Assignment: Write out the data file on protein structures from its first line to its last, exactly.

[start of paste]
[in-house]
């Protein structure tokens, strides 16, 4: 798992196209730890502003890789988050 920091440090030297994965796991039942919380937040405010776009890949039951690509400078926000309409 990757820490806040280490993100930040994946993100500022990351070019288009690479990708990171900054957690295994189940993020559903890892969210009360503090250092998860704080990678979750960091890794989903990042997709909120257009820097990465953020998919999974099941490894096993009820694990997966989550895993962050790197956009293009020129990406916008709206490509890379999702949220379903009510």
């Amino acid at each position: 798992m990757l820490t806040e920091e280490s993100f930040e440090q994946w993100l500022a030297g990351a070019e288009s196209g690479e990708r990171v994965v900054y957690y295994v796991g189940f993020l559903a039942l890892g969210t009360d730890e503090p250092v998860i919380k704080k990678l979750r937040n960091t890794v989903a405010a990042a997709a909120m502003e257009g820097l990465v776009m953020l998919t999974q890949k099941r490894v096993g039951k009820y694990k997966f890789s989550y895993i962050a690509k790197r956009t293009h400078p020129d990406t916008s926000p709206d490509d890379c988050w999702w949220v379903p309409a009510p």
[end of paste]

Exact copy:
[in-house]
């Protein structure tokens, strides 16, 4: 798992196209730890502003890789988050 920091440090030297994965796991039942919380937040405010776009890949039951690509400078926000309409 990757820490806040280490993100930040994946993100500022990351070019288009690479990708990171900054957690295994189940993020559903890892969210009360503090250092998860704080990678979750960091890794989903990042997709909120257009820097990465953020998919999974099941490894096993009820694990997966989550895993962050790197956009293009020129990406916008709206490509890379999702949220379903009510």
């Amino acid at each position: 798992m990757l820490t806040e920091e280490s993100f930040e440090q994946w993100l500022a030297g990351a070019e288009s196209g690479e990708r990171v994965v900054y957690y295994v796991g189940f993020l559903a039942l890892g969210t009360d730890e503090p250092v998860i919380k704080k990678l979750r937040n960091t890794v989903a405010a990042a997709a909120m502003e257009g820097l990465v776009m953020l998919t999974q890949k099941r490894v096993g039951k009820y694990k997966f890789s989550y895993i962050a690509k790197r956009t293009h400078p020129d990406t916008s926000p709206d490509d890379c988050w999702w949220v379903p309409a009510p």